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Monday, February 24, 2020

Plaintiffs attorney lied about fees to client with bullying lawsuit, court says; He charged $1 per email

Attorneys & Judges

By Kyla Asbury | Feb 12, 2020

Cigebrian
Cige

TRENTON, N.J. (Legal Newsline) — The New Jersey Supreme Court held that a retainer agreement should be invalidated because the attorney made oral assurances that were different from what was in the contract he provided to the client.

"We agree that the invalidation of the retainer agreement is supported by sufficient credible evidence in the record and therefore affirm the judgment of the Appellate Division," Justice Barry Albin wrote in the Jan. 29 opinion.

Lisa Balducci claimed she retained the services of Brian Cige, an attorney, to help her with a bullying case under the New Jersey Law Against Discrimination (LAD) against her son's school district.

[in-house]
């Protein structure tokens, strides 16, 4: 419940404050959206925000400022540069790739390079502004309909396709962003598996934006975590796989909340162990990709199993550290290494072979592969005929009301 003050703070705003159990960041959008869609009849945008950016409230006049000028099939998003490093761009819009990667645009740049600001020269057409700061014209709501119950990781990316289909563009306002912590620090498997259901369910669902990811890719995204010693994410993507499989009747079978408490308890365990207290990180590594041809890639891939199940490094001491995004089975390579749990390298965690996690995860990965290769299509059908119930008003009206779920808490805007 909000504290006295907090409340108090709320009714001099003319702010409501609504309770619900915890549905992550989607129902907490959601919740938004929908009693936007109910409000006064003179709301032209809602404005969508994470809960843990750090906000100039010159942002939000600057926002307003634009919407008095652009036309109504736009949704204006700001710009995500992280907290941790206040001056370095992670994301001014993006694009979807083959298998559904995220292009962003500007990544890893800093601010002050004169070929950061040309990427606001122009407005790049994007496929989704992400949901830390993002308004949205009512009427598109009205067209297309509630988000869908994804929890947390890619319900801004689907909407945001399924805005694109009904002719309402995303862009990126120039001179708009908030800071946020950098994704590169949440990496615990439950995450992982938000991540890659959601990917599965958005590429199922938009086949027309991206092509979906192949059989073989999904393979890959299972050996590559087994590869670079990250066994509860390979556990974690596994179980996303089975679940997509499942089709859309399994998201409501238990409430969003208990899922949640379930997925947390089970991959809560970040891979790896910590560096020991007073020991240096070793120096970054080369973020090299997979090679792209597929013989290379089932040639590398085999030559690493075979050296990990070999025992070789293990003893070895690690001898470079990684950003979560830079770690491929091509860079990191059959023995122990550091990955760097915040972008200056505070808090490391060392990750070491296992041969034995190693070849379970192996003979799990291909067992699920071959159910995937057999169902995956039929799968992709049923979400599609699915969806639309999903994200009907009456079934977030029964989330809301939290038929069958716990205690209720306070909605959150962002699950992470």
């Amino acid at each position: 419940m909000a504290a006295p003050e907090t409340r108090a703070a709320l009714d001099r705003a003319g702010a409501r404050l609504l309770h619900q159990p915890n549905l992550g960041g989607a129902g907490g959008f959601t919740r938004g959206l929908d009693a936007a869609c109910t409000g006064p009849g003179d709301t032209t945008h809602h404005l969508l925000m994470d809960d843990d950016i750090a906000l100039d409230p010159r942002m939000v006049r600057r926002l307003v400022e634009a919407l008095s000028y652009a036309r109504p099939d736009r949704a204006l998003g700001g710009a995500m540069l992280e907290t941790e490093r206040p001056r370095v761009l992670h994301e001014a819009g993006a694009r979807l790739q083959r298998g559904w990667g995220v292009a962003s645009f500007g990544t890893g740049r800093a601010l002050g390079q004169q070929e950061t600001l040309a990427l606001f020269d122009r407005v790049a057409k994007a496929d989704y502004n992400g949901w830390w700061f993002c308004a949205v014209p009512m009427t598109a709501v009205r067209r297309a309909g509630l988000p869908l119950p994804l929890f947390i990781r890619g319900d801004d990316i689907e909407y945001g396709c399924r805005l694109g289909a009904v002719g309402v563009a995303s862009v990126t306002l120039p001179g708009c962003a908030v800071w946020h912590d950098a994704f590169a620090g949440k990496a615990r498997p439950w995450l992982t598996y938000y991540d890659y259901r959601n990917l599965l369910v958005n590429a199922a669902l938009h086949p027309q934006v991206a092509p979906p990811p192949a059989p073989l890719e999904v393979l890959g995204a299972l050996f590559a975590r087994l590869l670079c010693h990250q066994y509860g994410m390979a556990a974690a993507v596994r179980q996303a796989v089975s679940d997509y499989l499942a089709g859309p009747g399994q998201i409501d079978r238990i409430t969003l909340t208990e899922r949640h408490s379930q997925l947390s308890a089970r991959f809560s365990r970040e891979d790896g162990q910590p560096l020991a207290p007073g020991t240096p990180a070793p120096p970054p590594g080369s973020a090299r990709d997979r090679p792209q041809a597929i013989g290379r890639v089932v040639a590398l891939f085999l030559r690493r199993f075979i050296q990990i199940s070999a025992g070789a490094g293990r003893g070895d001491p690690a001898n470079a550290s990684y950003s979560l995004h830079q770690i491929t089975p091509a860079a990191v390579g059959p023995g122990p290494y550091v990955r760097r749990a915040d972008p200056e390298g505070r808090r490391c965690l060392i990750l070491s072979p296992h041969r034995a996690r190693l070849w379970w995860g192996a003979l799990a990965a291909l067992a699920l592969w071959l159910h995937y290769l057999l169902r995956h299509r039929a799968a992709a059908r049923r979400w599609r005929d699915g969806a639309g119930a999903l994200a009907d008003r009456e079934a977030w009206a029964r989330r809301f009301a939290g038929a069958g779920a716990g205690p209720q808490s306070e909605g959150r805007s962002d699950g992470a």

While Cige assured Balducci that she would not be responsible for the cost of the suit if she did not prevail, the retainer agreement he had her sign laid our several scenarios in which Cige would receive the highest calculation of attorneys' fees, according to the opinion.

Balducci later terminated Cige's services after three years and it wasn't until then that Cige told her she owed nearly $271,000 in attorneys' fees for the case and then denied during testimony that he had given a conflicting oral statement regarding the retainer agreement.

During her case against Cige, the court found that Cige had violated the Rules of Professional Conduct by not informing Balducci about necessary information regarding his representation, including the information that he charged $1 for every email sent or received.

"In sum, we hold that sufficient credible evidence in the record supports invalidating the retainer agreement and limiting Cige to the quantum meruit value of his services," Albin wrote.

The appeal also discussed concerns raised in several amicus briefs, as well as by Cige, regarding "new and unfair mandates" involving fee-shifting cases with LAD, according to the opinion.

On that topic, the Supreme Court decided that the issue should be looked into by a newly established committee comprised of several other Supreme Court committees to make recommendations.

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